The Coast Guard helicopter unit operates in the Caribbean and eastern Pacific
Crews on its 10 armed helicopters can shoot out the engines of suspect ships
The $10 billion figure includes the results of 209 interdictions since 1998
A U.S. Coast Guard unit that uses armed helicopters to go after maritime drug runners announced on Thursday that, working with federal partners, it has intercepted more than $10 billion in illegal drugs and related assets since it was commissioned in 1998.
The milestone for the Coast Guard Helicopter Interdiction Tactical Squadron (HITRON) includes intercepts in and around the Caribbean and eastern Pacific.
“There’s been a lot of blood, sweat and tears that went into this,” said Capt. Donna Cottrell, who took command of the squadron in June.
The Jacksonville, Florida-based squadron is the only fully operating unit of its kind in the Coast Guard. Its 10 helicopters are armed, allowing them to shoot out the engines of boats – but not at their passengers – if those on board fail to heed verbal requests and warning shots to stop, according to Cottrell.
The squadron works closely with a host of other agencies, including the Drug Enforcement Administration and the U.S. Navy, whose planes may be used to spot suspect ships – they typically don’t fly under any nation’s flag, have numerous packages and carry large fuel barrels – from high above.
“This was really thinking outside the box,” said Cottrell, noting the dual challenges of preventing drug shipments and not harming those aboard ships in international waters. Before, we could catch (suspected drug traffickers), but we couldn’t make them stop.”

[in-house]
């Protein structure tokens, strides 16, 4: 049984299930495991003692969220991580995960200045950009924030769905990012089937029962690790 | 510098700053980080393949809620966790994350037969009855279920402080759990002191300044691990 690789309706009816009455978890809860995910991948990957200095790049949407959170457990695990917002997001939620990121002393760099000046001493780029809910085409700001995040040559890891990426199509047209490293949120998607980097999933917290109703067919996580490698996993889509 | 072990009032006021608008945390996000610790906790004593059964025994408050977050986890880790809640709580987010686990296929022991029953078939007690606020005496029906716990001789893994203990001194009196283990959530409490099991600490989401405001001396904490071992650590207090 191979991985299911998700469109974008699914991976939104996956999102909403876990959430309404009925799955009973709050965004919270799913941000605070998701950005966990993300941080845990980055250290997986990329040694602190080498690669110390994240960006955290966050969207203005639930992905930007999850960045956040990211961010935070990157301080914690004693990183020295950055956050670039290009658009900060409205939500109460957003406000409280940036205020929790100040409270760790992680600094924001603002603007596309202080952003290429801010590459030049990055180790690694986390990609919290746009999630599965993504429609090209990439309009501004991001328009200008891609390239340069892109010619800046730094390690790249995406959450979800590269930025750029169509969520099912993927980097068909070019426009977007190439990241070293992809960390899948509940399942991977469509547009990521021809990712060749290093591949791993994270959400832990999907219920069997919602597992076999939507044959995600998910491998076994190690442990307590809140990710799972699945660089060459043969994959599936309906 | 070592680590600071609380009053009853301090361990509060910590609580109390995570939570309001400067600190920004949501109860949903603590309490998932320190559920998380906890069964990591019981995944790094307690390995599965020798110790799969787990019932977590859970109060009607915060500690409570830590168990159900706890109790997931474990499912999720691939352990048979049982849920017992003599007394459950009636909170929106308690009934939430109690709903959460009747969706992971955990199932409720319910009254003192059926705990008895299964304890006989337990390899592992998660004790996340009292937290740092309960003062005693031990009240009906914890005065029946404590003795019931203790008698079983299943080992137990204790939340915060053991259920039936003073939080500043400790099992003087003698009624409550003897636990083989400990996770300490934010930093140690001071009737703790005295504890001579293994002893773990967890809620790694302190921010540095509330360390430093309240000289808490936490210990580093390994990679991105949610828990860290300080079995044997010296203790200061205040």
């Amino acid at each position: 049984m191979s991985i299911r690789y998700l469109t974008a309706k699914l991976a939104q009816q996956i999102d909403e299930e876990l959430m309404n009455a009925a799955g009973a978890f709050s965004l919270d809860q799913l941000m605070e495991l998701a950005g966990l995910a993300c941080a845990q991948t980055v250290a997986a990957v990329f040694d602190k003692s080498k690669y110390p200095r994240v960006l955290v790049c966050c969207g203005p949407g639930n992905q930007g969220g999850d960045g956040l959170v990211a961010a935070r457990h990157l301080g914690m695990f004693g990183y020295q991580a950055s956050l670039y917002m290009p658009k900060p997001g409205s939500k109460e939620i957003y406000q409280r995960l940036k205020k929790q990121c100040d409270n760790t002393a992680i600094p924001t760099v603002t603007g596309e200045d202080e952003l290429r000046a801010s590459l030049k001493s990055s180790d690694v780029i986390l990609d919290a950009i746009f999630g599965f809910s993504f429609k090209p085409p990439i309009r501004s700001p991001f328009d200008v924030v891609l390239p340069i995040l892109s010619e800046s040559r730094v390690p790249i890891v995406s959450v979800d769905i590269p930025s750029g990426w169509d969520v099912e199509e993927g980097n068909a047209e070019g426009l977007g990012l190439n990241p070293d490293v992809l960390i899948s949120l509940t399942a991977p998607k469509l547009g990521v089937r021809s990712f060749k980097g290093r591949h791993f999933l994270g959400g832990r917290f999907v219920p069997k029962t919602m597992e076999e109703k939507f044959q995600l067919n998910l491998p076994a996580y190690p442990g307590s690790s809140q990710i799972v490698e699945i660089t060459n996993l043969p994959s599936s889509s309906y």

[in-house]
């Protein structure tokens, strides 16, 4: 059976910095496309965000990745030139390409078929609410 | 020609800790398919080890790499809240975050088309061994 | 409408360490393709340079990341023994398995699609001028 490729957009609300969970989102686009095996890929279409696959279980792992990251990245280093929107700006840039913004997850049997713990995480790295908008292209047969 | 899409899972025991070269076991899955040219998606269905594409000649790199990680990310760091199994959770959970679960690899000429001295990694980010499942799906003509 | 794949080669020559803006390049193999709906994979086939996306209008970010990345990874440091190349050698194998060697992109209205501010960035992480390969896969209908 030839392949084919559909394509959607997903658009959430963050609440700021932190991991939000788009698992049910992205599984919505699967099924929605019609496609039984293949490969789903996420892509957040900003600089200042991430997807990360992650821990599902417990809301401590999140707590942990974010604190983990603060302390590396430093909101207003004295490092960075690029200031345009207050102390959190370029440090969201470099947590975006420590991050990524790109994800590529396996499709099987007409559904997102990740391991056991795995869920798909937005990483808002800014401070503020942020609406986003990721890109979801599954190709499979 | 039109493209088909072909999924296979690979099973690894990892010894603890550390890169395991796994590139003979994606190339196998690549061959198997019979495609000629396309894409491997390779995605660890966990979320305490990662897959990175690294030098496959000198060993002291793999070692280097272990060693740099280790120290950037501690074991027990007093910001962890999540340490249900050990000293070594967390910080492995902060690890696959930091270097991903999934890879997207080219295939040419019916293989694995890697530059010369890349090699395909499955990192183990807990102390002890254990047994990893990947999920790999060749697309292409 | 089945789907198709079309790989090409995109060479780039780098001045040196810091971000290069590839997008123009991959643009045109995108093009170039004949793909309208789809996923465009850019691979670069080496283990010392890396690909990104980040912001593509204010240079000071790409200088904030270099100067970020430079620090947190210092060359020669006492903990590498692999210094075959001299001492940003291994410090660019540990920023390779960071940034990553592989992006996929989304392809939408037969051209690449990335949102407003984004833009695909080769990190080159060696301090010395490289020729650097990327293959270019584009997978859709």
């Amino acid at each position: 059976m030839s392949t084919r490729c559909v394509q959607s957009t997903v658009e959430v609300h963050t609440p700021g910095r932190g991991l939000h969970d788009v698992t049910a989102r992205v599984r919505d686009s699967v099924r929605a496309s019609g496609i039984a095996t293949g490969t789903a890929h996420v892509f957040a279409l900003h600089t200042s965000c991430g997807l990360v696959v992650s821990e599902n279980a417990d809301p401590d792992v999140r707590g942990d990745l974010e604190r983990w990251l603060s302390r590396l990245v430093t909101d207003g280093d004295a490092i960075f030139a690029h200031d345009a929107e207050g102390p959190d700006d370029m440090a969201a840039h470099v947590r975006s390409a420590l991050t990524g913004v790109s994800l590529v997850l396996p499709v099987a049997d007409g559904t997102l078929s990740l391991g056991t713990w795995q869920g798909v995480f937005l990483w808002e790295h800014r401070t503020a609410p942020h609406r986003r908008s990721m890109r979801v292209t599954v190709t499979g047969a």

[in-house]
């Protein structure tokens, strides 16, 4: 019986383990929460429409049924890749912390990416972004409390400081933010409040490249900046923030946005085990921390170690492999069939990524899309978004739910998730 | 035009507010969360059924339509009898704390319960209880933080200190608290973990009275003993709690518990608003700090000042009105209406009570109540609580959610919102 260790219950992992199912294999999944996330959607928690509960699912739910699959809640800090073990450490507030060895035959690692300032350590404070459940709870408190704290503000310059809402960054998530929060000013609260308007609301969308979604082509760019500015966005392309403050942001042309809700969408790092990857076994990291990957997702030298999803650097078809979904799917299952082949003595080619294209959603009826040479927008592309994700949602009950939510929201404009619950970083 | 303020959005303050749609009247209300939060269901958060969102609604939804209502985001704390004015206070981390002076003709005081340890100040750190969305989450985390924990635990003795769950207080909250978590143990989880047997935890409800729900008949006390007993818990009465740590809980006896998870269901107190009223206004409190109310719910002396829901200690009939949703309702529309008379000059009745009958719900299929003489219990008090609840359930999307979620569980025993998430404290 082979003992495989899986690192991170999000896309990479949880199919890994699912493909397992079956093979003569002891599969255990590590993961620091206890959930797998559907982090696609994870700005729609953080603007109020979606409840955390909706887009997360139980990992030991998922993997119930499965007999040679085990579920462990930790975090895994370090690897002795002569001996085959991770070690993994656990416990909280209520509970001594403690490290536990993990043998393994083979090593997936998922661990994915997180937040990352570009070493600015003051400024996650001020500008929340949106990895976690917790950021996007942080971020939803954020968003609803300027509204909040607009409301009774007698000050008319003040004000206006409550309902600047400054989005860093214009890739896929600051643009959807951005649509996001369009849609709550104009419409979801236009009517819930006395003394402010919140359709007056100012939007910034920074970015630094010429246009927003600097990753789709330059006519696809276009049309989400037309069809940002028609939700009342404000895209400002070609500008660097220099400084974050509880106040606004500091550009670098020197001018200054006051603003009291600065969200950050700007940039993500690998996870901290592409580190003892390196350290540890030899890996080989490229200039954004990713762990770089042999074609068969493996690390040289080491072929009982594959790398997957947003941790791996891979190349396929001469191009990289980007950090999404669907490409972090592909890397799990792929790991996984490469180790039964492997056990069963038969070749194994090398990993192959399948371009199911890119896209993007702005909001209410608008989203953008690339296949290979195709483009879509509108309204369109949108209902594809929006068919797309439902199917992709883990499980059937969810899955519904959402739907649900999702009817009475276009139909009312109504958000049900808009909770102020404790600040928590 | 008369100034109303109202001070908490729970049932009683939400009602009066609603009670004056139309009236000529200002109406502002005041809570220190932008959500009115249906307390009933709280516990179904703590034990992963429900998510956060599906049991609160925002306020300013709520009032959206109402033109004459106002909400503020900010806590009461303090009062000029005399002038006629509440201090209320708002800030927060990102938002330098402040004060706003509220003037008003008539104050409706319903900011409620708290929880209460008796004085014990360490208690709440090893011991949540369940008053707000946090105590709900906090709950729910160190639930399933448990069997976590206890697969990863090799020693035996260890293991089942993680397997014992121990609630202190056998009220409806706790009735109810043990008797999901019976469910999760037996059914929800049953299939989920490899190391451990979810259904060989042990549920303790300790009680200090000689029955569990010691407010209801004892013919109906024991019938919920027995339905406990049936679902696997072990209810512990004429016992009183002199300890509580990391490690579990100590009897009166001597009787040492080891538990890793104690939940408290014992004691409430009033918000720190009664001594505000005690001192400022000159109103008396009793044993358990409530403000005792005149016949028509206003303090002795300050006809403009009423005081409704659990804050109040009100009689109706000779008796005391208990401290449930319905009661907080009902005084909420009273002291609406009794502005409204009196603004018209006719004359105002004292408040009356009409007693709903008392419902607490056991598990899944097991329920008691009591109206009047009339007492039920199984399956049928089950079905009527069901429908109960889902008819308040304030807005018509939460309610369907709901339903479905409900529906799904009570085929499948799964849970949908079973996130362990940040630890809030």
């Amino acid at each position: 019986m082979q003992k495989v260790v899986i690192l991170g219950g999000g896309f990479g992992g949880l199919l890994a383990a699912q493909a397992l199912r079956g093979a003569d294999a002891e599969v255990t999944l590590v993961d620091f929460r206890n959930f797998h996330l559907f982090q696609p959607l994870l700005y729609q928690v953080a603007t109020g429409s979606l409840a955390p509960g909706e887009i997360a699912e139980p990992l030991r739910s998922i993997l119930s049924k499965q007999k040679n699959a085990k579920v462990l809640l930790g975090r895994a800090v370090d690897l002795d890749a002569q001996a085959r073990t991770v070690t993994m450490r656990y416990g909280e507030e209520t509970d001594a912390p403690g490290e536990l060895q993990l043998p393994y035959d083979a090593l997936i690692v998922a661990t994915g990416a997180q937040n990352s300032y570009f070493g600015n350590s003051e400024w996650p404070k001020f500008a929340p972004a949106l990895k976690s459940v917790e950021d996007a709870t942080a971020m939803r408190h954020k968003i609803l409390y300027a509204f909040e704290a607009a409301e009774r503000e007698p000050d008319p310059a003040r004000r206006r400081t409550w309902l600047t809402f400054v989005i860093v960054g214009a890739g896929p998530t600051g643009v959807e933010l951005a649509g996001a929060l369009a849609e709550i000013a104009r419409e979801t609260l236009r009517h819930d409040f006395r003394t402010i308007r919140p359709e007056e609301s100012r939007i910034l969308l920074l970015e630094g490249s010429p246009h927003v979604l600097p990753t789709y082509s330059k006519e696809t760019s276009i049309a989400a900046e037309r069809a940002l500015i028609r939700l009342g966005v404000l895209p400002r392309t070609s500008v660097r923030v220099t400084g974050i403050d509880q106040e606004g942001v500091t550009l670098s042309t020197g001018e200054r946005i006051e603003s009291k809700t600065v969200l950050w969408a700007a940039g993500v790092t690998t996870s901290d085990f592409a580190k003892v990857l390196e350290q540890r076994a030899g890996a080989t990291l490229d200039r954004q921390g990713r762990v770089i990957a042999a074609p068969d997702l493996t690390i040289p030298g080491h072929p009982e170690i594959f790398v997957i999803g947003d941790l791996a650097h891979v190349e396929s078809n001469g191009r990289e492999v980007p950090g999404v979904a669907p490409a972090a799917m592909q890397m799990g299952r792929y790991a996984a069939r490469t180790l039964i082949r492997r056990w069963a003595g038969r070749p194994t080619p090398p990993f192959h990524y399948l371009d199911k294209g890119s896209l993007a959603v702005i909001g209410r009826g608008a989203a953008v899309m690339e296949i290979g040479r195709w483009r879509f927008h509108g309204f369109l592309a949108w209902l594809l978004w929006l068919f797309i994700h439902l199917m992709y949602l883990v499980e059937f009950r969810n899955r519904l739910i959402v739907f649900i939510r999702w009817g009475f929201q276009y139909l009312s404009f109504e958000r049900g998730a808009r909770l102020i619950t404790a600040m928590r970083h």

The $10 billion milestone over the past 13 years, notably, marks a fraction of the total amount of illegal drugs that get into the United States each year. HITRON is one of many initiatives aimed at curbing the flow of illegal drugs, many of which comes into the country by sea.
On its website, the DEA estimates that more than 90,000 merchant and passengers ships, carrying 400 million tons of cargo on more than 9 million shipping containers, dock at U.S. ports each year. And that doesn’t include the 157,000 smaller vessels that travel to smaller ports. Finding and intercepting illicit cargo in the midst of this sort of traffic is a daunting challenge.
Many of those ships go through the Caribbean and along the eastern part of the Pacific Ocean from South and Central America, where the drugs originated.
“It’s a big problem,” Cottrell said of the challenge in tracking seaborne drug shipments. “It’s a lot of water to cover, (which is one reason) we are in high demand.”
As of Thursday, her squadron’s crews had interdicted 209 vessels carrying “illegal contraband” – some by shooting out engines, and others after the crew members assented to requests to stop. Cottrell said that the Coast Guard crews haven’t been fired on over the 13-year period, while 645 suspected drug traffickers have been detained.
The $10.065 billion figure announced Thursday includes more than $8.7 million in cash and the street value of numerous drugs, including more than 412,000 pounds of cocaine, 21,000 pounds of marijuana, 300 pounds of heroin and 135 pounds of hash oil.